- Hands-on trainings: Each community sent a team of representatives from school foodservice, schools, government, the public health department, and community organizations to participate in the four-day Community Leadership Institute.
- Technical assistance to drive evidence-based implementation: Topics that were covered included working with school foodservice to improve school food, building community coalitions, using communication campaigns strategically, and implementing nutrition and physical activity curricula.
2009 – present
ChildObesity180 brings the best from science, business, and technology to reverse the trend of childhood obesity. We are committed to driving impact and accelerating progress by providing leadership, fostering collaboration, and building partnerships. We work at senior levels with a range of organizations that are positioned to play a pivotal role in improving health across the lifespan, from prenatal and early childhood to adolescence and early adulthood.
- Multisector leadership and collaboration: ChildObesity180 uses its cross-sector composition, diverse connections, and expertise to generate urgency, traction, and impact to drive change on a national scale. We work toward accelerating the pace of change and preventing childhood obesity in communities across the nation. Our commitment to multi-sector collaboration is reflected in the composition of the our core leadership, staff, key advisors, and partners.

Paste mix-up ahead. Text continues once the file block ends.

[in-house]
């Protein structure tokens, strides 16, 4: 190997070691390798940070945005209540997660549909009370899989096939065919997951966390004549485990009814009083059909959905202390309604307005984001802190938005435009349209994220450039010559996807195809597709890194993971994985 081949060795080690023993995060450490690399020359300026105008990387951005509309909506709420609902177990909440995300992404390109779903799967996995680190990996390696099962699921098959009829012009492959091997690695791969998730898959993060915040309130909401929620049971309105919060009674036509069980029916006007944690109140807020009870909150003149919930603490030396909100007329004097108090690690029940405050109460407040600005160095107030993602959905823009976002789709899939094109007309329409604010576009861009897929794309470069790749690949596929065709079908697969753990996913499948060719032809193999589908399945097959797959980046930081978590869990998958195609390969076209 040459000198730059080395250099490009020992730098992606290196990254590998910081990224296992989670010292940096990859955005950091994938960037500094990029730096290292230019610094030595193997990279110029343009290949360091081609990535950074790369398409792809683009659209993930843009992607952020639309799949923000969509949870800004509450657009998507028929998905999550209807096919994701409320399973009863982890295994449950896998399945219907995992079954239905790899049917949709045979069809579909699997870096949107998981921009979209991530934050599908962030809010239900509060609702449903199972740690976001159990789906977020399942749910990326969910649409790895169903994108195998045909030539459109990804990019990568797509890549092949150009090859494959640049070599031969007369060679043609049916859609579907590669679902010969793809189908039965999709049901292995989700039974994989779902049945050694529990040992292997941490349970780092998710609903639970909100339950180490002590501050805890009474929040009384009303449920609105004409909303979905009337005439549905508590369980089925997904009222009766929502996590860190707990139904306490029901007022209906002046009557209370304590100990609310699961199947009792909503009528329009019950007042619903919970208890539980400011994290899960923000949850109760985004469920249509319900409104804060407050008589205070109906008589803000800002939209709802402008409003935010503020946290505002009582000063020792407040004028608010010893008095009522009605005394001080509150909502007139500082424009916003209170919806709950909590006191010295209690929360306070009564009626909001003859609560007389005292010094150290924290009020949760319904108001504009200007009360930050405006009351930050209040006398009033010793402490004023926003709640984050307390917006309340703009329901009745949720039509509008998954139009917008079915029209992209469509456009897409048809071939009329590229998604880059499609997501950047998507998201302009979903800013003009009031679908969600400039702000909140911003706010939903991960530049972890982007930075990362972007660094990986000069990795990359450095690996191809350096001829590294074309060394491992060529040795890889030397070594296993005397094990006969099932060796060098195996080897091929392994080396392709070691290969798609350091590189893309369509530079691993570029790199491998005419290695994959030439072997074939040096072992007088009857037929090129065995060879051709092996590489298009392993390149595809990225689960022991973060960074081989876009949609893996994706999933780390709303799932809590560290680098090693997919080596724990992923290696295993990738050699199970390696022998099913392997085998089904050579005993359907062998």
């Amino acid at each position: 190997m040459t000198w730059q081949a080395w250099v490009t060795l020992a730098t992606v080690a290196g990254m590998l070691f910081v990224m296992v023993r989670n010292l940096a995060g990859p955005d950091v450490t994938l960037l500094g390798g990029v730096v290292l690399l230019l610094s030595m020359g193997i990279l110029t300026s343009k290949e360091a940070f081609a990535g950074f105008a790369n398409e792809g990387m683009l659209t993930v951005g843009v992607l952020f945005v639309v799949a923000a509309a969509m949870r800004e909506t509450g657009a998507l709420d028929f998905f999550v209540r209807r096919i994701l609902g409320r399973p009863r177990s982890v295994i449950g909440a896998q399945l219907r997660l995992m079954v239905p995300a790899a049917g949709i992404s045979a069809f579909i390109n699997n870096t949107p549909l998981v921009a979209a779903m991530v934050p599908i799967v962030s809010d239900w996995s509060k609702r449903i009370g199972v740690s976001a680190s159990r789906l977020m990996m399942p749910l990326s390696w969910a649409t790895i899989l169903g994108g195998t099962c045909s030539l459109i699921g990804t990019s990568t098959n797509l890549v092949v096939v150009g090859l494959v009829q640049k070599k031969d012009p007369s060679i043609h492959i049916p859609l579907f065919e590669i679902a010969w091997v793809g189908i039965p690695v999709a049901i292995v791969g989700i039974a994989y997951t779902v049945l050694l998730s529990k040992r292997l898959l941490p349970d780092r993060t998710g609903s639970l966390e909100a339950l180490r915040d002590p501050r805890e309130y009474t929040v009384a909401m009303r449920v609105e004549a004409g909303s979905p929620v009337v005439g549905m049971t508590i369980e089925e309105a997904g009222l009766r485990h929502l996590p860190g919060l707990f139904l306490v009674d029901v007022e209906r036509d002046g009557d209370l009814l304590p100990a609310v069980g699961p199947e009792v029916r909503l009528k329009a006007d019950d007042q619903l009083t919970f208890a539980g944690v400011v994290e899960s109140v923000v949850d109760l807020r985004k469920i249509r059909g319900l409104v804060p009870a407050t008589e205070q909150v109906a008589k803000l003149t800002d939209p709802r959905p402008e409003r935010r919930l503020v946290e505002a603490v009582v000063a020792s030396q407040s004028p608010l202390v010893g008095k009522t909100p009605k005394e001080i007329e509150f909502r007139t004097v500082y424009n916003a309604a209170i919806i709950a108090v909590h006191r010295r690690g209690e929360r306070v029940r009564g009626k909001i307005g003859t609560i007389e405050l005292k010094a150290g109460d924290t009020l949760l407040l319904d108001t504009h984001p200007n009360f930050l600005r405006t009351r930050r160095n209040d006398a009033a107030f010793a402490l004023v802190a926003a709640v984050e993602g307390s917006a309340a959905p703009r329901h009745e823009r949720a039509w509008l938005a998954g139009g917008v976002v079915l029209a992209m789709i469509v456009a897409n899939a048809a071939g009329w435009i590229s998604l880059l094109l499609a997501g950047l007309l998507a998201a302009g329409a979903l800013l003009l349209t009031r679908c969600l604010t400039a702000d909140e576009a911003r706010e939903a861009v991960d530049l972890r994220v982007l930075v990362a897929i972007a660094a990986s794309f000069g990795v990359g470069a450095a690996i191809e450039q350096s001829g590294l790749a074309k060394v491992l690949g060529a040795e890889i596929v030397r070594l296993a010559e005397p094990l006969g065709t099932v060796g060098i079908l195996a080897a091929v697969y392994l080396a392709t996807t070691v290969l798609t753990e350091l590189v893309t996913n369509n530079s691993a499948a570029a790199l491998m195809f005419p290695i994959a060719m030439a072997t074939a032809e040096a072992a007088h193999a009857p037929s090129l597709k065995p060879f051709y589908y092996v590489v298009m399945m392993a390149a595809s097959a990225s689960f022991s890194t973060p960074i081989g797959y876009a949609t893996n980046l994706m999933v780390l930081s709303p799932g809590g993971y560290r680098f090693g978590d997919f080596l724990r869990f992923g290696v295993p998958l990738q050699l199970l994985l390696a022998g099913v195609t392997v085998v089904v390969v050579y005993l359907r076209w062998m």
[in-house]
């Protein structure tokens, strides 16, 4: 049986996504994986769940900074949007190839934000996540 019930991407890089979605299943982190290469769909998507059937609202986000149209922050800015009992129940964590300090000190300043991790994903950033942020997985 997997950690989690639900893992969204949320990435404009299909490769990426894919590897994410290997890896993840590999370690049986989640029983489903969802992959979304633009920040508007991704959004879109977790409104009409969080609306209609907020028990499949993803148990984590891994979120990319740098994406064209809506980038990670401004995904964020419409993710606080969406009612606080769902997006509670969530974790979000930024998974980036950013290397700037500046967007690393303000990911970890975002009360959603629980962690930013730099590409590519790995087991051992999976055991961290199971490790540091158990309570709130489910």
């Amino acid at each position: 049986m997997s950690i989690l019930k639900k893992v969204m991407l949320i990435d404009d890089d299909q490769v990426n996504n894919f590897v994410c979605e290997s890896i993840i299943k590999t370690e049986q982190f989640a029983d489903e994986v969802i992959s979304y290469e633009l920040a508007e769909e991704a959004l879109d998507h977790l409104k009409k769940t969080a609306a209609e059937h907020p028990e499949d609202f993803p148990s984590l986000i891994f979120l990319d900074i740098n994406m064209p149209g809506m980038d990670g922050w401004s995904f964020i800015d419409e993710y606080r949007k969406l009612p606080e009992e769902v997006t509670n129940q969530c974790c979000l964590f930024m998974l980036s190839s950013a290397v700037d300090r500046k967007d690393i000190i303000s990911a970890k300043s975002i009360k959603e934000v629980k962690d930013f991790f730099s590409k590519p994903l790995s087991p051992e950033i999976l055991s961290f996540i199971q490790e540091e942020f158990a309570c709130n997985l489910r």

- Sustainability: From the inception of an idea to the implementation of our national initiatives, ChildObesity180 focuses on sustainable, long-term impact. Developing innovative partnerships and engaging diverse funders are two of the strategies we emphasize to develop and implement our initiatives. We envision that the types of solutions developed by our initiatives will be embedded and sustained in childhood obesity prevention efforts across the nation.
- Evidence-based interventions: ChildObesity180 is committed to using the best available scientific evidence to inform our decisions. This means that we used evidence-based research to develop our initiatives and monitor and measure our performance against established goals. Whenever compelling new evidence is generated, through our own research efforts or through the work of other experts, we update our approach based on this new knowledge.
- Diverse portfolio of initiatives: Recognizing that no one solution will solve the childhood obesity epidemic or the inequities among demographic groups, we are committed to executing a diverse portfolio of high-impact initiatives that collectively influence a child’s daily energy balance.